We investigated the perceptions of and adherence to medication and physical activity guidelines in 174 adults with Marfan syndrome. Over 80% of those prescribed beta- and Ca2+-channel blockade reportedly adhere well to their medication regimen. The presence of cardiovascular symptoms and fatigue were positively correlated with the medication use. Medication-takers reported that they are psychologically receptive to the use of medication for prophylactic treatment of their cardiovascular problems. However, all do not view their medication as essential for their health. Duration of the medication regimen, type of medication, and perception of controllability of the condition were each independently associated with respondents' perceptions of the necessity of taking beta- or Ca2+-channel blockers. Over 80% of the respondents reported that they choose their physical activities with their diagnosis in mind. Modifying exercise activities was significantly correlated with an increased perception of Marfan syndrome as having negative consequences on the respondents' lives. Genetic counseling should address beliefs about medication use and physical activity restrictions, as perceptions of these health behaviors may have significant impact on how adults with Marfan syndrome adhere to these recommendations and cope with their condition.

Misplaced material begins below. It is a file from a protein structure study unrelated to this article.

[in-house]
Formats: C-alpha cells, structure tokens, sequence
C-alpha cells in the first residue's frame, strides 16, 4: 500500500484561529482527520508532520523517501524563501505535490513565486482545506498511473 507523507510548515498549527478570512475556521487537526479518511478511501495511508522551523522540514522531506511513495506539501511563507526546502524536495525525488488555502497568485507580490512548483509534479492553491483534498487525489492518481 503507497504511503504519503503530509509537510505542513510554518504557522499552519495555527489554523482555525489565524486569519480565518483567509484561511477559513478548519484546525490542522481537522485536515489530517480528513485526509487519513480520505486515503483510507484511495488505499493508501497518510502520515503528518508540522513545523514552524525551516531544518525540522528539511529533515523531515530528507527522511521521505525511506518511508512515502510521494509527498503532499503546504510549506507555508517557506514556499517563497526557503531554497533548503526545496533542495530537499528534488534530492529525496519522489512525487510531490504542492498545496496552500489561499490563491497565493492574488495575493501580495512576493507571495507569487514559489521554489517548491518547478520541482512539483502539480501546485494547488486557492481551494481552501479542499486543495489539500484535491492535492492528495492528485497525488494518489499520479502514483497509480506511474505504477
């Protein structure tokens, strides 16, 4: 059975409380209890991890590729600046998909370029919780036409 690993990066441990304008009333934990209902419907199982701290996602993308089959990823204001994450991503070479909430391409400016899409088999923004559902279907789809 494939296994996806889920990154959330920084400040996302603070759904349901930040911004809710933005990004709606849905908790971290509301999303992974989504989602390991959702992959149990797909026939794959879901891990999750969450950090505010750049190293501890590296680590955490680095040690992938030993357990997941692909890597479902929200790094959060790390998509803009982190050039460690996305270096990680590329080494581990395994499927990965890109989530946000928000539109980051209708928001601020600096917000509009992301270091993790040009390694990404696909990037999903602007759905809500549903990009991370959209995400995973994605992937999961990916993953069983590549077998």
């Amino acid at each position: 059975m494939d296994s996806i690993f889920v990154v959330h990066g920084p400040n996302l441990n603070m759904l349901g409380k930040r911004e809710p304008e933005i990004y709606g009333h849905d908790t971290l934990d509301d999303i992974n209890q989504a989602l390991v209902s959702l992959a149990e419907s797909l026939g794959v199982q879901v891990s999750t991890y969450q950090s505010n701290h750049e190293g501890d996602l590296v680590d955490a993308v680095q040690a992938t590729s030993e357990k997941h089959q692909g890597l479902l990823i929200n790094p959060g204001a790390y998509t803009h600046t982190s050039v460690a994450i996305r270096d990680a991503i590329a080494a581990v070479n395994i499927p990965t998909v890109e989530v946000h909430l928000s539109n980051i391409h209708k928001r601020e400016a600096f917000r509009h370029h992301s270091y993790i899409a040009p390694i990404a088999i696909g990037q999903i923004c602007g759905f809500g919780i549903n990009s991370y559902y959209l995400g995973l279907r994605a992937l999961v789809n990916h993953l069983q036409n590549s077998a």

|Number of pages||10|
|Publication status||Published - Oct 2001|
- health beliefs
- Marfan syndrome